Make it a Stew Sunday with Bay Laurel

It’s a rainy day(sometimes freezing), on days like this, it’s good to curl up with a good book or a good movie.  But what to cook for Sunday supper?  My favorite on days like this is stew.  Stew easy to put together and it fills your house with memories of childhood. My favourite is Jamie Oliver’s Steak, Guinness, and cheese pie with a puff pastry lid (recipe here). It calls for fresh rosemary, you can pick it up in the produce section of any supermarket. I like adding a bay leaf while it’s in the oven, it gives the stew more depth.  Which brings me to the topic of today’s blog, Bay Leaves. The Bay Laural Tree(Laurus nobilisan) is an aromatic evergreen tree or large shrub with green, glossy leaves, native to the Mediterranean region The laurel can vary greatly in size and height, sometimes reaching 7–18 (metres 23–59 ft) tall. (Wikipedia). Can you grow it inside during winter? Yes, you can.   Make sure you have a bright, even sometimes direct sun(east, west, south, window).  Make sure from about November to March you don’t water it a lot.  Most plants need what I call a time to sleep.  A rest between growing, most plants in their natural surroundings need a time of rest.  Make sure you do not give any fertilizer during this time, you don’t want it to grow.  Whenever you are pinching out (means trimming)  to make a fuller tree, save the leaves and dry (Click here for full instructions)them away from any heat or the sun.  Either lay them on paper towels or hang the branch you cut.  Make sure they are fully dry before storing them in a container (picture below)

         

I have had about 4 plants over the time I have been growing herbs(latest picture above). Yes, I know it doesn’t look great, most of the time they have died because I forgot about them during winter(like this time) or in the heat of the summer.  When you grow them make sure the pot is big enough and transplant starts to get root bound. They are not hard to grow and the rewards will have your food tasting great. I will start another one in the spring time, fingers crossed!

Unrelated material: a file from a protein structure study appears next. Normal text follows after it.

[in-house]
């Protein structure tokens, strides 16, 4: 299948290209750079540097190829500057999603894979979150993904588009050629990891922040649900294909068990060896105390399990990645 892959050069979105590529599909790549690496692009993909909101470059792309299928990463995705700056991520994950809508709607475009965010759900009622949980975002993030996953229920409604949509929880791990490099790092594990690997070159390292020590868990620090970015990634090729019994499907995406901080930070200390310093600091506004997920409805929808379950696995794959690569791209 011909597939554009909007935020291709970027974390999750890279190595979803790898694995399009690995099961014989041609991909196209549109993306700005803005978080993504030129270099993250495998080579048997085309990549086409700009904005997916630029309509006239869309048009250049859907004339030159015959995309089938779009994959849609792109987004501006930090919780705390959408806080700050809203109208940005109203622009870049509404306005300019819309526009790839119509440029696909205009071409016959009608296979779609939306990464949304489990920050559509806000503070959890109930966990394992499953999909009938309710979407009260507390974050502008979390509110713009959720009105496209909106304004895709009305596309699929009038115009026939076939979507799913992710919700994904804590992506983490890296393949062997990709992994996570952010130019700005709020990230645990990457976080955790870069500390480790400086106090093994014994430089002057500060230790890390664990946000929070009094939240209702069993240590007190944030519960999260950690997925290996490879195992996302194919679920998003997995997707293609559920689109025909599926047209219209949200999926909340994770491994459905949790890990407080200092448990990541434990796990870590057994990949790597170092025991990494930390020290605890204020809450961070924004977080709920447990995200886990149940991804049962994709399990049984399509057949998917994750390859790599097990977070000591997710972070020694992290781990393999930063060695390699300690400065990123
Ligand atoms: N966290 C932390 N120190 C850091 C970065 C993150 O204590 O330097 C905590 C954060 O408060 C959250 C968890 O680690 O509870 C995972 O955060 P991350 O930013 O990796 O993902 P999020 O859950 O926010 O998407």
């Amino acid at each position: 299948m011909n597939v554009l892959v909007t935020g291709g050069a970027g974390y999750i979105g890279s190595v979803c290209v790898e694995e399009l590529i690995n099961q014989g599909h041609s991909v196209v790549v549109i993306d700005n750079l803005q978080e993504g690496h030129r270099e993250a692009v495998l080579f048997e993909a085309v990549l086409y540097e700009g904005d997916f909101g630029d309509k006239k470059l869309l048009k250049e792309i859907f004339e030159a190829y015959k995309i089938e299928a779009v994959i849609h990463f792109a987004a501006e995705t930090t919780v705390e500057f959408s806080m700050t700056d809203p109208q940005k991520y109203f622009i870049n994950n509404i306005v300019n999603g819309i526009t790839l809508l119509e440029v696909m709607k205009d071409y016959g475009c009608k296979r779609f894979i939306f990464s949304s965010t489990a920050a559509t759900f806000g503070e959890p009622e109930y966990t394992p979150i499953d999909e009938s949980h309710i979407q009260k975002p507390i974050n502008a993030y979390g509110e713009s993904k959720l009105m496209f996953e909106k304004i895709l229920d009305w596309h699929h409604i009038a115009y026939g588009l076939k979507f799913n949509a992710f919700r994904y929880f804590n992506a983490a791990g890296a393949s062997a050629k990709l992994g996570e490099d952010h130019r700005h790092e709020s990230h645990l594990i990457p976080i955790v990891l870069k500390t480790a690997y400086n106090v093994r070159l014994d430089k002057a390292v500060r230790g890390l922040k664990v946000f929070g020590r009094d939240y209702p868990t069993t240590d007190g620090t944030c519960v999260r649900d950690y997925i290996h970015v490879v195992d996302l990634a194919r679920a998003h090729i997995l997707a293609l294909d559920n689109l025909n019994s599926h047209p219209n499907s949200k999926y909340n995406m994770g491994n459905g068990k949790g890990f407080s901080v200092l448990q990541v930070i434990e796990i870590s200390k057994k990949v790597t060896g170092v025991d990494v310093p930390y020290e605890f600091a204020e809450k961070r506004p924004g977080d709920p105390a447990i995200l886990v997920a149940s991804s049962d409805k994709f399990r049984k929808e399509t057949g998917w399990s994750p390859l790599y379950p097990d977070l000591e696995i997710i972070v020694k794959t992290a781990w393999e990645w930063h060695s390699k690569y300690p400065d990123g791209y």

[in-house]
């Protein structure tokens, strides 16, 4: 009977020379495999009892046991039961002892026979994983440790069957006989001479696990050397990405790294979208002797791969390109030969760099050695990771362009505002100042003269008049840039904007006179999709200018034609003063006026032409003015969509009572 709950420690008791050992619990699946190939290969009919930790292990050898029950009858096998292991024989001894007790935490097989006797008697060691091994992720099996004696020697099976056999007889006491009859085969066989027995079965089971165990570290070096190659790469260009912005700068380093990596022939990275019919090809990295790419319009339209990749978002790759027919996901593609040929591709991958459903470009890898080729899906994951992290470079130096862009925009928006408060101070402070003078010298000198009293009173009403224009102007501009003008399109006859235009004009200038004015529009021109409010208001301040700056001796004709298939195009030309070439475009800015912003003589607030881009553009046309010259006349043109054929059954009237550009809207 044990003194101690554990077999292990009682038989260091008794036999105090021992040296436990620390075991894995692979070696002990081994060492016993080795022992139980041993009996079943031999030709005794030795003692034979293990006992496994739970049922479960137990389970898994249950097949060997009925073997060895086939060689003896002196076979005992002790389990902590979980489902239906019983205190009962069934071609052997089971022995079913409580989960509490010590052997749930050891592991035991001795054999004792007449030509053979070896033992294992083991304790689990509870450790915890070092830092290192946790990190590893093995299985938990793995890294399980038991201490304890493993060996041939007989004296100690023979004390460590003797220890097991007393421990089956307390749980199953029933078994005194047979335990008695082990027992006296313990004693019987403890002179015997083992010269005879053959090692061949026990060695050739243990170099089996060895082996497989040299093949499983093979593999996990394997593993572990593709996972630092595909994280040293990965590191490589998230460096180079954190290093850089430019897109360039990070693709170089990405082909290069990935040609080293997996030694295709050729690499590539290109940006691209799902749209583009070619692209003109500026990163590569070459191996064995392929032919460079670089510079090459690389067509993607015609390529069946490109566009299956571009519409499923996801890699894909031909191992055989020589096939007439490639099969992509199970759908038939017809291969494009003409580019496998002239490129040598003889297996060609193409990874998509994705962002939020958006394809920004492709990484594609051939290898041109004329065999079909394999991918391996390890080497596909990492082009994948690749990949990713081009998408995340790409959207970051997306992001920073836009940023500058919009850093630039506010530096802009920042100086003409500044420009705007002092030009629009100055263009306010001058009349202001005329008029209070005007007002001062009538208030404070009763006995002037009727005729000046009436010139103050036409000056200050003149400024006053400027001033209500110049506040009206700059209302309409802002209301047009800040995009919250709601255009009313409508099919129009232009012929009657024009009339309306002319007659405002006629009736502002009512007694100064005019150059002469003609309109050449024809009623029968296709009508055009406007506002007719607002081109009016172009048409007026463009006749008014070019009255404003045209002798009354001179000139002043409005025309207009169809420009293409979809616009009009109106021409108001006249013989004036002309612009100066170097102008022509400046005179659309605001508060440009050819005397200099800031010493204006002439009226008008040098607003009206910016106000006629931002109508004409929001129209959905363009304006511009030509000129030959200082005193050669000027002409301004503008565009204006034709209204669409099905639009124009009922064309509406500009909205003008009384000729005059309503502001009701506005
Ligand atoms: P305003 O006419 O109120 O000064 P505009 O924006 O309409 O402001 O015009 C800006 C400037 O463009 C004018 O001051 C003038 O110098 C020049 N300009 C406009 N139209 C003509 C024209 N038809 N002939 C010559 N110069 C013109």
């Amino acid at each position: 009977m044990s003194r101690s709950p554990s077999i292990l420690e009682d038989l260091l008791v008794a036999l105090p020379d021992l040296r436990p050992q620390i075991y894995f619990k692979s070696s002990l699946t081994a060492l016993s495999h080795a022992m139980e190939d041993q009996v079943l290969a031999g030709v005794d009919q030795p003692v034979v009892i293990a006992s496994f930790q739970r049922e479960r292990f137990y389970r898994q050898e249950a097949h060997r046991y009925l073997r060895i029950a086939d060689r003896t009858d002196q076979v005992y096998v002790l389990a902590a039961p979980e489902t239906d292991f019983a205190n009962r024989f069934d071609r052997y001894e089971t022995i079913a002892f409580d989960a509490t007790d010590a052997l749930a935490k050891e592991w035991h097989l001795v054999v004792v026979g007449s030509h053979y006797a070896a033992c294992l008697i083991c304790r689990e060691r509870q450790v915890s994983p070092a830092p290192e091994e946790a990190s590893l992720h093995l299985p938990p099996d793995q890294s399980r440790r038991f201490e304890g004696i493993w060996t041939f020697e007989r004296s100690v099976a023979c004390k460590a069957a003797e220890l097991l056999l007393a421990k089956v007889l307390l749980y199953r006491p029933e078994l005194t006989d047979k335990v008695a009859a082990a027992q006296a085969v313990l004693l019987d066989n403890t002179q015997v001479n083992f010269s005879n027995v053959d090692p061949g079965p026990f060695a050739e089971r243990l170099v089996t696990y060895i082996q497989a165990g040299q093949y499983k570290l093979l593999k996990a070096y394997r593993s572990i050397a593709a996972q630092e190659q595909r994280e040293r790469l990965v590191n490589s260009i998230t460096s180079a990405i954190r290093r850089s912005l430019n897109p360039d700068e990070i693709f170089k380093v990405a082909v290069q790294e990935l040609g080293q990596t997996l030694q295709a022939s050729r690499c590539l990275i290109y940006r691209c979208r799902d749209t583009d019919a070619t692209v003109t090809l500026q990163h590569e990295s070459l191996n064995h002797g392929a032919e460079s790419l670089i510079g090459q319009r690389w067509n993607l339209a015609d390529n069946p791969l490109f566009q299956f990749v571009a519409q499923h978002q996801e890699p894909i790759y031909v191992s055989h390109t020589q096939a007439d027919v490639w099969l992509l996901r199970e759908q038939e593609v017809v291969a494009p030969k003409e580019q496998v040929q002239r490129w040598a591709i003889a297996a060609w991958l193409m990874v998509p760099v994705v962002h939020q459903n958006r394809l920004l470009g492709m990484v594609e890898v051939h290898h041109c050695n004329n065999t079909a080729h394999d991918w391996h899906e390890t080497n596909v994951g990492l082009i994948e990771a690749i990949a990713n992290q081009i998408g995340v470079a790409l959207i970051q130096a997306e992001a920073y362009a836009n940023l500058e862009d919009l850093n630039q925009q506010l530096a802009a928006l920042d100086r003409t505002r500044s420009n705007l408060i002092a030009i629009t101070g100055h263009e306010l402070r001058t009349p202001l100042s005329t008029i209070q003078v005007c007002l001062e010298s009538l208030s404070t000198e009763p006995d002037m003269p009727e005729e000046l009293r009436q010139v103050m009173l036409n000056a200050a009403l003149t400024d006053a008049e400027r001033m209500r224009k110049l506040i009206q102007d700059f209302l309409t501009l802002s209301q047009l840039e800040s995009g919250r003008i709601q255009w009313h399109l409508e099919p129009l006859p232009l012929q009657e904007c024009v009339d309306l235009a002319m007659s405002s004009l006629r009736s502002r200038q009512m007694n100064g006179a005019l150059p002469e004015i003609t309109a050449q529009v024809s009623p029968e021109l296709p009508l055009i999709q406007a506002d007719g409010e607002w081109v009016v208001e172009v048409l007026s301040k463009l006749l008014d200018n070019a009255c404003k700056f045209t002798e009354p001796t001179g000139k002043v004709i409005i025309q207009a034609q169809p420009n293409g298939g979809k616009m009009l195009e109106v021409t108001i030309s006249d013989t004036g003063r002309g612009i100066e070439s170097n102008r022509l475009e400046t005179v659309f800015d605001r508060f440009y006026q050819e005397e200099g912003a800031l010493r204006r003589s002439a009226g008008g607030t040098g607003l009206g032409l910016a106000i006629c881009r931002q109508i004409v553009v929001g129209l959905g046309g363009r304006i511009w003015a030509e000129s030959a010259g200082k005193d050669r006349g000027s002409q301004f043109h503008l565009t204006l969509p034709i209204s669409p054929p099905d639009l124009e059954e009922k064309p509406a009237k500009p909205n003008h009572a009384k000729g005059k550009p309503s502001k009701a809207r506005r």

The Beginning

Growing up in the country I have always loved being outside, every year my family had a vegetable garden and we canned everything.  The long hot August summer nights were always hotter because of the canning during the day.  This was before most people had air conditioning.  My mother also had house plants, but when she went to college when I was about 13, the houseplants dwindled until there was only one Easter cactus.  I asked my mom if that could be mine and she bought me a purple passion plant. I had the Easter cactus for over 20 years. My obsession had begun!

I gradually accumulated houseplants until our house literally looked like a jungle. My mom bought me a houseplant book that I would look at to decide the next plant I had to have. I would spend days cleaning, transplanting and moving the plants to different parts of the house.  Once I decided I had become an expert (in my opinion),  I decided I wanted to move it outside and learn about herbs and flowers.  Carefully over the next several years, I planned out my parent’s lot, thankfully they had an acre and a half of land.  By the end of about four years, I had 19 different sections of gardens, not counting the vegetable gardens. My love for herbs and flowers have grown over the years and I hope I can bring you some knowledge, mistakes, recipes and most of all some of the excitement I feel whenever I walk into a garden centre or open a gardening book. Below are some pictures of the vegetable garden.  It was not as big as it used to be.  it went almost to the tree in the one picture.

The Goddess

 

                                                                   Parents Gardens outback